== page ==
As agencies continue to redefine their monetary penalties and prioritize employee safety issues, companies must not rely on the prospect of an agency inspection to ensure preparedness programs are sufficient.
For companies with multiple locations, the EAP details should be part of an overall emergency management program and create an atmosphere of response readiness.
However, compliance efforts and compliance tracking software programs are often less expensive than agency fines.
By confirming regulatory compliance, companies can deliberately protect lives, prevent hazardous impacts, limit property damage, and eliminate increasing regulatory fines.
Any business with more than 10 onsite employees is likely to require an Emergency Action Plan (EAP) by the Occupation Safety and Health Administration (OSHA), but what happens when your company has multiple locations?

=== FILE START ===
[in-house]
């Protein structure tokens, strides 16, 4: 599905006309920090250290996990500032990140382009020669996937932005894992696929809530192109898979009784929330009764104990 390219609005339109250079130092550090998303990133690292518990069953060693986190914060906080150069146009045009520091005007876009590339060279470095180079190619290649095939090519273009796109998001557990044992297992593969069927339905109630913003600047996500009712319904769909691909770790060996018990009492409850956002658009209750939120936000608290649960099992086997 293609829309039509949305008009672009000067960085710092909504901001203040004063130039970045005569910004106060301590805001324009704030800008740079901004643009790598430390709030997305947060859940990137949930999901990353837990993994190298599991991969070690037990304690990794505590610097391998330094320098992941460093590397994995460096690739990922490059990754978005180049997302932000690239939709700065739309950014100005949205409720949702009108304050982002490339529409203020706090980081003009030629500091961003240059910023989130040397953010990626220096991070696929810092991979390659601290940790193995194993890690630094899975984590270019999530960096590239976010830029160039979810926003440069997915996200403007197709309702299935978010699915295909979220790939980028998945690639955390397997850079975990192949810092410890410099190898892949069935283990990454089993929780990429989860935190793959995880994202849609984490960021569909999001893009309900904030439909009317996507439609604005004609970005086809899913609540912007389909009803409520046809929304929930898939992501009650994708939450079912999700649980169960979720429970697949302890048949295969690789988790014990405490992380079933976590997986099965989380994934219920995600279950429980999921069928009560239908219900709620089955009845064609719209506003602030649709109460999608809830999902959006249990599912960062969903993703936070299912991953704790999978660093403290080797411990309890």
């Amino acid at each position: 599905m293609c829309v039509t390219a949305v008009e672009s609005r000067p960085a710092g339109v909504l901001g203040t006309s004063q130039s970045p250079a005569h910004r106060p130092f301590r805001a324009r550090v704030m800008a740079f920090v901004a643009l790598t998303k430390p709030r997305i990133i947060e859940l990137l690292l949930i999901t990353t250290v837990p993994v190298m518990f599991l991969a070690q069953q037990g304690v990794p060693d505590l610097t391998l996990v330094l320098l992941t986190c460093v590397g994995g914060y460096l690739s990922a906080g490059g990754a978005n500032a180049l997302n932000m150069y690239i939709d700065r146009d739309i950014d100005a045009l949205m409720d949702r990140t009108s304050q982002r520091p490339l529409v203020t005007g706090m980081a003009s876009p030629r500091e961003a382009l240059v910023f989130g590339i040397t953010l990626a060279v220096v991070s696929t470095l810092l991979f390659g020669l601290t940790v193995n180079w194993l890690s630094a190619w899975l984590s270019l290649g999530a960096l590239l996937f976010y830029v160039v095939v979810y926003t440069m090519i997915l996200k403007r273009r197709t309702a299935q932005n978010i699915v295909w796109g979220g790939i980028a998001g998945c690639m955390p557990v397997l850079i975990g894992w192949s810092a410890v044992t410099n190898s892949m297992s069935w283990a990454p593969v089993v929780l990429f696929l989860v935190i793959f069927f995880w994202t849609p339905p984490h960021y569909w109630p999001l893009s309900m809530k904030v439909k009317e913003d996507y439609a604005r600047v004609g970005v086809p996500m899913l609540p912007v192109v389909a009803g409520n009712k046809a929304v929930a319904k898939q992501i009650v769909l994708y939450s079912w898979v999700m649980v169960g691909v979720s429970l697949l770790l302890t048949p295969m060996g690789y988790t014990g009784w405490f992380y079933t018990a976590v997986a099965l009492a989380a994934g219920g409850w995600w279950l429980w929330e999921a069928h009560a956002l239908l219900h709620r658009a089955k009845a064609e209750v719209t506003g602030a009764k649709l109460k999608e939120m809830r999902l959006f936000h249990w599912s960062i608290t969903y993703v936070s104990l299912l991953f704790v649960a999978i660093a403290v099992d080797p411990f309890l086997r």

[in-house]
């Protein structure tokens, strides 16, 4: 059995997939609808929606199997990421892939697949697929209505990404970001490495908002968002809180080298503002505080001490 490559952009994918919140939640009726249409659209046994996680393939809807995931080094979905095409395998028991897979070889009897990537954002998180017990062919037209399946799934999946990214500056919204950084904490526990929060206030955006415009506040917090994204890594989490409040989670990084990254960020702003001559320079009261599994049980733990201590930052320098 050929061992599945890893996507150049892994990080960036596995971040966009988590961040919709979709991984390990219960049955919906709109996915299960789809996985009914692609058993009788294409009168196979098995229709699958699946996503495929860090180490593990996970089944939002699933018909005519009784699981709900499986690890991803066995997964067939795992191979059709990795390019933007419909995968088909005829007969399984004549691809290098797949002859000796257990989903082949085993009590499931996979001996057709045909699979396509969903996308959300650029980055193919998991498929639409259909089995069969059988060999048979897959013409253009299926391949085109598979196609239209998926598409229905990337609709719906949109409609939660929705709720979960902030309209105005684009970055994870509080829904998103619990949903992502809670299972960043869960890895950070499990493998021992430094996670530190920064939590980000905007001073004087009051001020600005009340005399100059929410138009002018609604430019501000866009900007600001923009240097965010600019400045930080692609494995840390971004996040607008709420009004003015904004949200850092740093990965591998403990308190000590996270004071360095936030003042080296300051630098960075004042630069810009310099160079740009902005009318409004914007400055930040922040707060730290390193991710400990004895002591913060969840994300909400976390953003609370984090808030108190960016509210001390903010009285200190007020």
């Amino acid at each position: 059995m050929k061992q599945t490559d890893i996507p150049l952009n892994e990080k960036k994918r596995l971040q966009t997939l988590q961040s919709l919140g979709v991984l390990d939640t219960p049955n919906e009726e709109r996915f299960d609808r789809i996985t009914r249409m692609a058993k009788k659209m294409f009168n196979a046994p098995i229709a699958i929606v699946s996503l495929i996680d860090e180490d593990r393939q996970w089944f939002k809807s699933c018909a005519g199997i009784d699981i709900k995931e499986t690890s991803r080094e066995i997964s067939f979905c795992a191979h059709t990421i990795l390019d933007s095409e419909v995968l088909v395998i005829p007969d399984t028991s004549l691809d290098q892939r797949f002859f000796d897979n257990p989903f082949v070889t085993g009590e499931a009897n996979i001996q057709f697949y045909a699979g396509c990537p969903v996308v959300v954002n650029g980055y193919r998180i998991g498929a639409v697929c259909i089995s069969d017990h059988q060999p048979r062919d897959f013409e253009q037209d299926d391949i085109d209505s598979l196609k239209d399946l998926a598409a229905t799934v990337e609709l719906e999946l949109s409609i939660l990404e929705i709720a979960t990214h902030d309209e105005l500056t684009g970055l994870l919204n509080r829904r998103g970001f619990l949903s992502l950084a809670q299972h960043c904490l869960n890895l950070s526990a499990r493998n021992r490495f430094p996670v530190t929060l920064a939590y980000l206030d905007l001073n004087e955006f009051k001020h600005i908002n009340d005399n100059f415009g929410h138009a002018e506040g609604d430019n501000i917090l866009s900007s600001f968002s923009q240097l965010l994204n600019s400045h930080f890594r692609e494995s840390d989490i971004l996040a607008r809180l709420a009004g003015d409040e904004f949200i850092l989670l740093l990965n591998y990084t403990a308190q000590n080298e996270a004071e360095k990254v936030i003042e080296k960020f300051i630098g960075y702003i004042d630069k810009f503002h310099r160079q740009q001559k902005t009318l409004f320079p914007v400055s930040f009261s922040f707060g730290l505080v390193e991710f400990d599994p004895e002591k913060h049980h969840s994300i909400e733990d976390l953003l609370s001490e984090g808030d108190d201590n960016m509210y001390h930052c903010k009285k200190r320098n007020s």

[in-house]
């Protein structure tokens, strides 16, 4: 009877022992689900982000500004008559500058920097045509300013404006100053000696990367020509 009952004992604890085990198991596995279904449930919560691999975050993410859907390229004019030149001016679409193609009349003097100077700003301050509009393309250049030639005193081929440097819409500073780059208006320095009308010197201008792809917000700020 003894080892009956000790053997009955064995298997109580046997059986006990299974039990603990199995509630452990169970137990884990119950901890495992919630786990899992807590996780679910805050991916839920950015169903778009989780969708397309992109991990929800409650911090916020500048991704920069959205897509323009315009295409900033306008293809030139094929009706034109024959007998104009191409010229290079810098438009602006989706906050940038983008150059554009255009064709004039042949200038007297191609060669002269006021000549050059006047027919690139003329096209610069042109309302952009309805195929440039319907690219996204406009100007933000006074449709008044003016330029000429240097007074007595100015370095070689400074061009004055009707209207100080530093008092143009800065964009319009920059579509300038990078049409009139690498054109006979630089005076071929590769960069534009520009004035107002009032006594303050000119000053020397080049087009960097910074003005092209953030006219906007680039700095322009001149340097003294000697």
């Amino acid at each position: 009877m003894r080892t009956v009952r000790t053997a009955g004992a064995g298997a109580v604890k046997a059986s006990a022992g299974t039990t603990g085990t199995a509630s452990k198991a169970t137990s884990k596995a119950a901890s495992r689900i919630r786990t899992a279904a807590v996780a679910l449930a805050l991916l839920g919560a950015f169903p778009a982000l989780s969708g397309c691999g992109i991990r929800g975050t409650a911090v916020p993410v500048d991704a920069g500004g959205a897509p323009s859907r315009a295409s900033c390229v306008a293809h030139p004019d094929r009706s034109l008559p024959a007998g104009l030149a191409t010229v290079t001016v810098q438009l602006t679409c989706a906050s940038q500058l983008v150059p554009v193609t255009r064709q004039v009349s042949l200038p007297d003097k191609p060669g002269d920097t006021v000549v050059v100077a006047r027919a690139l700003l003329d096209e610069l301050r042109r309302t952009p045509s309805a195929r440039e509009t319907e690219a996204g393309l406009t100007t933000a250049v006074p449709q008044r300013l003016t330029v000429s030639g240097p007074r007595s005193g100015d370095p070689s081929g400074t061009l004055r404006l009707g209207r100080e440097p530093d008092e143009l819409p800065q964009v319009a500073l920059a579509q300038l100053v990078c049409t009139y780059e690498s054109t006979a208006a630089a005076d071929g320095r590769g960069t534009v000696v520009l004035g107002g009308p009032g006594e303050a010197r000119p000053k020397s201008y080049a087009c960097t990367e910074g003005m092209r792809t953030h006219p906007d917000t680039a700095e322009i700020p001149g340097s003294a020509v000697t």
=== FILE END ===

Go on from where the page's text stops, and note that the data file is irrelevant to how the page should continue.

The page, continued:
Why should these plan be a priority and how do you confirm compliance for each location?In order to minimize non-compliance, owners should identify potential emergency scenarios and necessary site-specific safety measures, including those required in OSHA’s EAP.A comprehensive response planning system should identify the resources required to effectively manage potential hazards, document necessary response actions, and fulfill multiple compliance mandates.A lack of response planning or preparedness can be detrimental in numerous ways.Any potentially escalating health, safety or environmental incident or business disruption can result in, but is not limited to: Until 2016, OSHA penalties and fines haven't increased in over 25 years.More serious incidents may require specialized response teams or assistance from outside entities, such as local fire, police or agencies.The emergency response plan or emergency operations plan should be inclusive of multiple possibilities and address the time period immediately after the incident.The Emergency Action Plan regulation (.38), states that employers with 11 or more employees must have to create a written emergency action plan.Even for locations with ten or fewer employees, employers are still required by OSHA to communicate an EAP to staff.With an elevated focus on preparedness, companies should evaluate the potential impact of these costs compared to the establishment or improvement of safety programs.Emergency Action Plans or Emergency Response Plans are not only required for most companies, but are essential to the well-being of employees.